Borders, Migration, and Crisis: A Critical Conversation
7020 Easy Wind DR., Austin TX, 78752
Over the course of just this past month, the United States government implemented a policy of family separation of migrants (largely from Central America) coming across US borders; the US migration detention network – already the world’s largest – has been intensified and enhanced; the Supreme Court upheld the “Muslim Ban” broadly and specifically limited refugee access to the US; and internal security agencies like ICE have sharply increased both their actions and rhetoric at the border and across the country. In response to this series of events – and much beyond – there is an urgent need for critical conversation on what is happening in this moment, where it is coming from, and why. BISR is proud to host this forum and conversation on July 6th, in Austin, TX, co-sponsored by the Consulate General of Mexico in Austin and Jolt Texas, in solidarity with Jolt’s Art Caravan for Children to Brownsville on July 8. Our July 6th event will also be streamed for those outside of Austin.
The initial conversation will be led by Nestor Rodriguez (UT Austin, Department of Sociology), Sarah Lopez (UT Austin, School of Architecture, Rapoport Center for Human Rights and Justice), Eduardo Canales (Executive Director of the South Texas Human Rights Center), Ana Vidina Hernández (UT Austin, Social Work) and Ajay Singh Chaudhary (BISR, Core Faculty, social and political theory). What is the history of cross-border migration and deportation? What is happening on the ground now? How are such events structured legally? Structured physically? What are some of the political, economic, geographic, and international contexts for migration? These are just some of the questions which will situate the conversation. Attendees are also encouraged to bring their questions.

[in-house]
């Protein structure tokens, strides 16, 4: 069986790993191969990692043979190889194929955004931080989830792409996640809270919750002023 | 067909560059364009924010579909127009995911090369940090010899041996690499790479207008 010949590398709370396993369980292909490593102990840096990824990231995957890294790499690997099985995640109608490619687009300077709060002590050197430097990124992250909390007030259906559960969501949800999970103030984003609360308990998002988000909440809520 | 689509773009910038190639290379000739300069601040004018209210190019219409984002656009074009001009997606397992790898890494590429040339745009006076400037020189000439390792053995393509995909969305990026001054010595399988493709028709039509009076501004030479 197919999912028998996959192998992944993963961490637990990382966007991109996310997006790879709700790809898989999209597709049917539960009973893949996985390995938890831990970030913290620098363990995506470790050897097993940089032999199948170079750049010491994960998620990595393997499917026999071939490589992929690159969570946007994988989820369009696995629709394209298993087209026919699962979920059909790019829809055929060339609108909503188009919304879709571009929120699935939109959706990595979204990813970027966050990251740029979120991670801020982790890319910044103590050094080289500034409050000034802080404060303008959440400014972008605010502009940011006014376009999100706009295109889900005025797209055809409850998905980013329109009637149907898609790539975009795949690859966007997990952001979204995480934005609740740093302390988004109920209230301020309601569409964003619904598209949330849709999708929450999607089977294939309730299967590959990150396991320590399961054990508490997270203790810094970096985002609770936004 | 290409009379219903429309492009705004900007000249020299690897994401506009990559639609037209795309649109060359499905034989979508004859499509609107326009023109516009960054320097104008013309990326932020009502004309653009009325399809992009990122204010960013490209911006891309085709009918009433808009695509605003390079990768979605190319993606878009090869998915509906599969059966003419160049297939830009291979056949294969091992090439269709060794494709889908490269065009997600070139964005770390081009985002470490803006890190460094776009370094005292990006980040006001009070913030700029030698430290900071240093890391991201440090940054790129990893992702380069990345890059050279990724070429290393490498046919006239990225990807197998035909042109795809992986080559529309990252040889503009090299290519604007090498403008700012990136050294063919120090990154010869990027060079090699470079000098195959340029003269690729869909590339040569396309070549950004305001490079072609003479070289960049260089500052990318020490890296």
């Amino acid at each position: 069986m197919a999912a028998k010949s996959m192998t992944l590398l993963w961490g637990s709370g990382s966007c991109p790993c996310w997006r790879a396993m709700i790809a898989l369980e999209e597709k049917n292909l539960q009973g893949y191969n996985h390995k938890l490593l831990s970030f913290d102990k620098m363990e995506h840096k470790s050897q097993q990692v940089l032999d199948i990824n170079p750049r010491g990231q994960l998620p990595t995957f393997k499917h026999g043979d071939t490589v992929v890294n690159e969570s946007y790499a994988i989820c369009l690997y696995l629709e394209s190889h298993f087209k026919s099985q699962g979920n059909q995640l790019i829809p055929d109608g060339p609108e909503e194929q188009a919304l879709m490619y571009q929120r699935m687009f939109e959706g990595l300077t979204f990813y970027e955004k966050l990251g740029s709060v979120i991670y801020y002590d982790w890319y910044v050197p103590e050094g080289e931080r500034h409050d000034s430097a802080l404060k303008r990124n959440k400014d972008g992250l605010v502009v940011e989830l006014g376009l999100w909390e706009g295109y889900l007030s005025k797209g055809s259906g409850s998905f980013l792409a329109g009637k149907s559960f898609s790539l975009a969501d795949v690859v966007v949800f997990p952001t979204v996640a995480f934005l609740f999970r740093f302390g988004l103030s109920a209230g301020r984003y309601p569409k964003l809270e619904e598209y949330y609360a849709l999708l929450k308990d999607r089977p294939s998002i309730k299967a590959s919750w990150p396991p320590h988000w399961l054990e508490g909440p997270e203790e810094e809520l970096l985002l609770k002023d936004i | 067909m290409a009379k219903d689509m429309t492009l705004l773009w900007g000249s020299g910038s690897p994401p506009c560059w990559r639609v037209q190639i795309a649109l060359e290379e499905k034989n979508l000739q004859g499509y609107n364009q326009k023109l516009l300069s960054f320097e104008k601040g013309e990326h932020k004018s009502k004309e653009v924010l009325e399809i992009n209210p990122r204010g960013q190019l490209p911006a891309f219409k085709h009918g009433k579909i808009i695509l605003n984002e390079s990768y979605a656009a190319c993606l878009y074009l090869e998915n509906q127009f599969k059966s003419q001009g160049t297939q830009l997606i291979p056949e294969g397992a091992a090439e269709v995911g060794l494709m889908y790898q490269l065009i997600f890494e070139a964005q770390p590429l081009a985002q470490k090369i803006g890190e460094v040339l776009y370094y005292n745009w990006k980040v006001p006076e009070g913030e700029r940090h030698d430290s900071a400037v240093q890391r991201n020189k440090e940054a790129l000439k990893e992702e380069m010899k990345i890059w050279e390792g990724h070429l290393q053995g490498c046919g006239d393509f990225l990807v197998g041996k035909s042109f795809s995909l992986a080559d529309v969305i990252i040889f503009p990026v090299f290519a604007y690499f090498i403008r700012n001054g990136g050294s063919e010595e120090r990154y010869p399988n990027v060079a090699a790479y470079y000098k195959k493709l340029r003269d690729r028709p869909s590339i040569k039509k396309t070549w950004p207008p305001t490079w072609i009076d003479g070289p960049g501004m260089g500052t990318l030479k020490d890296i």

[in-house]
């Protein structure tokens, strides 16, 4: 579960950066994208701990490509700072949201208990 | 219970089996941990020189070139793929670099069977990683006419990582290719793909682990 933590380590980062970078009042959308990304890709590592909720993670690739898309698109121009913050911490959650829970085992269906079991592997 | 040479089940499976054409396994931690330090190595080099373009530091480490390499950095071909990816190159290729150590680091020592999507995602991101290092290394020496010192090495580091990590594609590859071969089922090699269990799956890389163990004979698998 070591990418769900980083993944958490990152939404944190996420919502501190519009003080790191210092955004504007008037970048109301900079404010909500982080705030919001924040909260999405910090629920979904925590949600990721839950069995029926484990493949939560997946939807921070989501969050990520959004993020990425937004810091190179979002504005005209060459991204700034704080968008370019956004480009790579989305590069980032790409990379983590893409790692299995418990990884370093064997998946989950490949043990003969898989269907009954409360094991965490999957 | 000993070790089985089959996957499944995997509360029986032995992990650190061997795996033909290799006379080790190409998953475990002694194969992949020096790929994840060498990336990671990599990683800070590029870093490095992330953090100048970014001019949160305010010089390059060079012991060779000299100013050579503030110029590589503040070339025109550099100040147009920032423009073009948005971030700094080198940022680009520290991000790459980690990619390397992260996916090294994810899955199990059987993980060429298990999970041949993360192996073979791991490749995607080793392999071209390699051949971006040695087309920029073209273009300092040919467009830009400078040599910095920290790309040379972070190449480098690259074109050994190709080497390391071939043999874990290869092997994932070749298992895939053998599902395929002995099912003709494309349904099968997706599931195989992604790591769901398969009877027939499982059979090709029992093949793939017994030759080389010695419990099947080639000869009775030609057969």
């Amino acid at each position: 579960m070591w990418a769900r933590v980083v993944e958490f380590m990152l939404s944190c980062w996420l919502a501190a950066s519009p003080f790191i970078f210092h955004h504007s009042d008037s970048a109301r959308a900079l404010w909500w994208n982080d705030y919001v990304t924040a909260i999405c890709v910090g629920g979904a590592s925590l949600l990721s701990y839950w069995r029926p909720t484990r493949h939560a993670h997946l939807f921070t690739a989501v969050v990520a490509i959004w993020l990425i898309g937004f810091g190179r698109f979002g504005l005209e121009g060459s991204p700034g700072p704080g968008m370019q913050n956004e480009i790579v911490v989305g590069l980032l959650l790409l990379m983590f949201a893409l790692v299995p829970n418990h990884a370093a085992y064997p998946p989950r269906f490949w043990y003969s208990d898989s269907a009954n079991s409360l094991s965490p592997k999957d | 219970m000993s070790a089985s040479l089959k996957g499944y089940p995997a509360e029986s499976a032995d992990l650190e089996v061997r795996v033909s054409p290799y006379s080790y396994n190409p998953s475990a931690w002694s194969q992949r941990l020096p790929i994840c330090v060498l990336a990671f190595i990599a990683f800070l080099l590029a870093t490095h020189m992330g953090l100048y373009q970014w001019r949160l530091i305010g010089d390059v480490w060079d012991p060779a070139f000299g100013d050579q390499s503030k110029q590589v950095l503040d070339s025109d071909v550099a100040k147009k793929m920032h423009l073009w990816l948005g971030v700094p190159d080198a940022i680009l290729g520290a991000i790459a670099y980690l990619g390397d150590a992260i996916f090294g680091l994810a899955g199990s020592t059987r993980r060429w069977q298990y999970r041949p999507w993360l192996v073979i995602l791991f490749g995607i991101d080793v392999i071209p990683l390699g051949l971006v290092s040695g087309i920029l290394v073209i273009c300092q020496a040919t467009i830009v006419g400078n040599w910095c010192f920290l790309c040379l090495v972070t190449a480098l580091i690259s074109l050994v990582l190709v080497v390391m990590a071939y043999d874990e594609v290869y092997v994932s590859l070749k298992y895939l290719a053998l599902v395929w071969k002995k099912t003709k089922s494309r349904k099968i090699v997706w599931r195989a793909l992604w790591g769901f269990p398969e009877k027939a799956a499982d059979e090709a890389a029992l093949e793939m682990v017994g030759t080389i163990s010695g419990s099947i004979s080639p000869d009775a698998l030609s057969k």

Nestor Rodriguez is a sociology professor at The University of Texas at Austin. For many years he has researched, taught, and written about US immigration. His most recent publications include a book on Guatemalan migration to the US (2015, UT Press) and an article on the unaccompanied migration of Central American children to the United States (2016, Journal of Ethnicity and Migration Studies). He is currently working on a manuscript on migration and the development of the world economy.
Sarah Lopez, a built environment historian and migration scholar, is an assistant professor at the University of Texas at Austin. Lopez’ book entitled, The Remittance Landscape: The Spaces of Migration in Rural Mexico and Urban USA was published by the University of Chicago Press in 2015. Currently, she is researching the architectural history of immigrant detention facilities, a portion of which contributed to the Humanities Action Lab’s States of Incarceration national exhibit on detention and incarceration. Lopez is a faculty affiliate with American Studies, the Amos Rapoport Center for Human Rights and Justice, the Center for Mexican American Studies and the Lozano Long Institute for Latin American Studies.
Ajay Singh Chaudhary
Ajay Singh Chaudhary is the executive director of the Brooklyn Institute for Social Research and a core faculty member specializing in social and political theory. His research focuses on social and political theory, Frankfurt School critical theory, political economy, media, religion, and post-colonial studies. He has written for the The Guardian, Los Angeles Review of Books, Quartz, Social Text, Dialectical Anthropology, The Jewish Daily Forward, Filmmaker Magazine, and 3quarksdaily, among other venues. Ajay is currently writing a book on the politics of climate change.
Eduardo "Eddie" Canales
Eduardo Canales is the Executive Director of the South Texas Human Rights Center (STHRC) that is located in Falfurrias, Texas of Brooks County. A career labor organizer of immigrant workers in the farmworker, service, and construction industries, Canales has organized for labor and human rights of immigrants across the Southwest. Canales is currently directing the STHRC whose mission is the prevention of migrant deaths and coordinating efforts to assist families find their missing loved one and rescue, recover, identify and find the burials of unidentified migrants in South Texas.
Ana Vidina Hernández
Ana Vidina Hernández is an upcoming graduate of the UT Austin dual Master’s degree in Social Work and Latin American Studies. Ana has coordinated the Social Work Detention Response Team through the Texas Institute for Child and Family Wellbeing for two years, working with interdisciplinary social work-law teams to provide supports to women and children at the Karnes detention center. Ana has also helped coordinate and provide services through a therapeutic group at the Hutto detention center for two years. Ana’s other research has focused on migration, mental health, and connection to services for the undocumented community.
Event ScheduleFriday, 630-930PM
July 06, 2018
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